Dashboard Week: Friday

by Valerija Kirjackaja

Today is the final day of Dashboard Week for DS21. Our last dataset is looking at the crab distribution in the Eastern Bering Sea over the last 40 years. The data did not require any significant cleaning, so I was able to start exploring it in Tableau almost straightway.

The data shows that the crab population has been very uneven recently. To stabilise the situation, in 2005, The Bering Sea and Aleutian Islands (BSAI) Crab Rationalization Program was implemented, and although it appears that the total crab population has become much more stable since, looking closer at different crab species, we can see that each species had a spike in a different year.

Apart from that, I noticed that the percentage of legal crab only constitutes a small percentage of all crab caught, and that proportion has generally been getting even smaller in the last two decades.

As with any environmental topic, the rise of global temperatures is often suggested as a potential cause of many problems. After plotting the crab population and location data on a map and highlighting locations with lower temperatures with a darker colour, it seemed that of the larger circles, more of them were darker, which suggested there might be a correlation between water temperature and crab population. However, the scatterplot comparing those two metrics did not show any clear relationship, and neither could I find any evidence of water temperature in the Bering Sea getting warmer over the recent years. In fact, I came across several articles which stated that the water temperature in the Southeastern Bering Sea has actually decreased despite the global warming, but I did not find any good downloadable data to include that in my analysis.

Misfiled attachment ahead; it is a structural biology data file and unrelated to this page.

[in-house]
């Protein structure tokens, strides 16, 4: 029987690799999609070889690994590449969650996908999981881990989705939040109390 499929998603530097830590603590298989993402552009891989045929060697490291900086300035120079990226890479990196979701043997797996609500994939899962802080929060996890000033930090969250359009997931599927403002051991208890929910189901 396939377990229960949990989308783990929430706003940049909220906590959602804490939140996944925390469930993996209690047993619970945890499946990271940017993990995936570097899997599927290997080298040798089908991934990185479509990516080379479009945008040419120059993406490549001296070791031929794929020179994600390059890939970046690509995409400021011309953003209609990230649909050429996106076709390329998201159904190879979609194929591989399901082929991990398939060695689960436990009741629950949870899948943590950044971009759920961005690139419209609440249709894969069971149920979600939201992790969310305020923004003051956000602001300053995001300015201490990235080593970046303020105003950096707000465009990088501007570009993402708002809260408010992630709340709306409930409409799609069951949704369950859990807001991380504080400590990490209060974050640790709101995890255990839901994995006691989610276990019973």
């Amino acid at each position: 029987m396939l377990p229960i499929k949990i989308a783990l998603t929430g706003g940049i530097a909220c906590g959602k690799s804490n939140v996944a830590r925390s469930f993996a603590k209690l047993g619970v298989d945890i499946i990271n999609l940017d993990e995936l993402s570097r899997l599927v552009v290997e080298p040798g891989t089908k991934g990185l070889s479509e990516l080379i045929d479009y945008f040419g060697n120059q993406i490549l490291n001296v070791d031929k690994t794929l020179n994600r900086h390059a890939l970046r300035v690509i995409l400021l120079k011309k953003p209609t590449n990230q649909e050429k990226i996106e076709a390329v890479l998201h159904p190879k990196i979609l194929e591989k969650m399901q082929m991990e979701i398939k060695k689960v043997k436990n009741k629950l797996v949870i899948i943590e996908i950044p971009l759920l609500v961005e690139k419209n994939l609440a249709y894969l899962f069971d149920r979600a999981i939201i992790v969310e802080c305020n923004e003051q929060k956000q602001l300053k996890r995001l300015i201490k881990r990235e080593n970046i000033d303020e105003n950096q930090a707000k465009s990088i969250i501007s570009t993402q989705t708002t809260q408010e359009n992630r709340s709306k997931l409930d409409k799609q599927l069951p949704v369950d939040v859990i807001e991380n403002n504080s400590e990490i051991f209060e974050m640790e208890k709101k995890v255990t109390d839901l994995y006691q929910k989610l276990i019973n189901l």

I did find a more apparent correlation between the average depth where the crab are caught and the CPUE (Catch per Unit Effort), which implies that the deeper you go, the more likely you might be to encounter a larger crab population.

Finally, I decided to look at what happens when crab season isn’t particularly fruitful. A Wikipedia article mentioned that with the decline of crab abundance, many fishermen have been forced to diversify and start catching other species. I found some data on cod CPUE in the same area, and my analysis showed that there was indeed an interesting relationship between the two species, whereby a drop in crab CPUE was often followed by an increase in cod CPUE the following year.


Valerija Kirjackaja

Thu 26 Nov 2020

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